Australia detained two vessels owned by a Qatari shipping company for breaching serious labour rights, in a matter of weeks after the crew on another of the company’s ships had to do a hunger strike off Kuwait.
According to the International Transport Workers Federation (ITF), these detentions mean that half of Aswan Trading and Contracting’s fleet of six ships is out of operation, the International Transport Workers Federation (ITF) has claimed.
The company was blacklisted by shipping regulators in 2017 and its chairman is wanted by Qatari law enforcement, the ITF added.
The Panamanian-flagged coal carrier Maryam was first detained on February 19 in Port Kembla, New South Wales, by AMSA after finding 36 safety and crew welfare deficiencies.
ITF inspectors learned that the owner did not pay key contracts to suppliers on several occasions, leaving the ship without fuel for the engine, power and lighting.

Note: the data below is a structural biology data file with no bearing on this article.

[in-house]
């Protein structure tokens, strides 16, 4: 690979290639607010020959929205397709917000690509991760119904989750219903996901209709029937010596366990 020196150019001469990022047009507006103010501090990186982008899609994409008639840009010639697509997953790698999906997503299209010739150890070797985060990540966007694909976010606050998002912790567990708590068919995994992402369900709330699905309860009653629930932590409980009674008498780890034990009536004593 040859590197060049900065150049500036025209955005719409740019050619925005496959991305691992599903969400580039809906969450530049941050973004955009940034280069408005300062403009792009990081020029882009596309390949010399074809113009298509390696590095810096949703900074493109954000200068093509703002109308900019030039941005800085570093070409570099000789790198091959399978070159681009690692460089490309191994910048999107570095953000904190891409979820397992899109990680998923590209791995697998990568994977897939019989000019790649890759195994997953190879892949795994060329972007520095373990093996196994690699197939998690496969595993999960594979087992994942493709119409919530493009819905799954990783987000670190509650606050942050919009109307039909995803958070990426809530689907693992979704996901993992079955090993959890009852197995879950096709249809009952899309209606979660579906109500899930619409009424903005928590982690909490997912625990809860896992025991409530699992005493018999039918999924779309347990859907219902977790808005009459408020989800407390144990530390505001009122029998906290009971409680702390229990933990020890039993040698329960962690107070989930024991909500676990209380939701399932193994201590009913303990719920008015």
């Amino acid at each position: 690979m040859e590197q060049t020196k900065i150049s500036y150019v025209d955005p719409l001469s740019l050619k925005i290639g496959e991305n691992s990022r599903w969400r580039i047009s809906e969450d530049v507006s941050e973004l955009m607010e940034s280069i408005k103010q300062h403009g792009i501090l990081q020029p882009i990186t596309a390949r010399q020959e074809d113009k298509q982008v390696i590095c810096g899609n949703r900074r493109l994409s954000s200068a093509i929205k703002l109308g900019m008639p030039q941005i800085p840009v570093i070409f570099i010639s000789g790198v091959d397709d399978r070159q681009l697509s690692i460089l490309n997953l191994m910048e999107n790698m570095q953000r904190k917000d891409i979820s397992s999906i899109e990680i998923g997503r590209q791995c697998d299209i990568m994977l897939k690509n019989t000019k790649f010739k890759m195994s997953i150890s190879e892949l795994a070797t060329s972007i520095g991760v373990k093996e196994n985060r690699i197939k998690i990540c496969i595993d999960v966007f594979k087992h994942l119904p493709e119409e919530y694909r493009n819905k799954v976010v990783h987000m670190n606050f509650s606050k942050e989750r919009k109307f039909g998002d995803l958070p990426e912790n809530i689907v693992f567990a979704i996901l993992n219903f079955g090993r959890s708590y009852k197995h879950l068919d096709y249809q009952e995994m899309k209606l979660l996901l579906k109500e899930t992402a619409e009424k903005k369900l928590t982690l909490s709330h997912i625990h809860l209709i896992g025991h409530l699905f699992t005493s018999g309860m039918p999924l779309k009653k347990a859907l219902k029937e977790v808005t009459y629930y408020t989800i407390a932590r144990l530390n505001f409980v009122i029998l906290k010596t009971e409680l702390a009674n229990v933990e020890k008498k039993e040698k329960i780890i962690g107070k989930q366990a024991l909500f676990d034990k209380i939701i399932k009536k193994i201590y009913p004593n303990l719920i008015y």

In addition, AMSA had found multiple problems with the vessel’s main generators, forcing crew to use the ship’s emergency generator.
Furthermore, the crew revealed that they were being paid by Aswan well below International Labour Organisation (ILO) minimum wages.
Maryam is the second Aswan vessel to be detained by AMSA in the last month.
What is more, the Panamanian-flagged bulk carrier Movers 3 was stopped in Weipa on Queensland’s Cape York Peninsula three weeks ago.
According to Australian authorities, the ship was detained, then released, only to be detained again.
The vessel’s engine had been showcasing serious problems, with the authorities blocking the ship from coming into Weipa’s inner harbour.
According to the ITF, the engine faults mean the vessel is unable to be propelled, which is necesary to produce potable water needed onboard for showers, toilets and washing up.
The ship’s freezers were also broken, forcing the crew to discard meat and other food.
Now, the ITF said that the remaining crew have been on the vessel for between three and six months. Moreover, they are concerned that Aswan may be withholding their promised bonuses.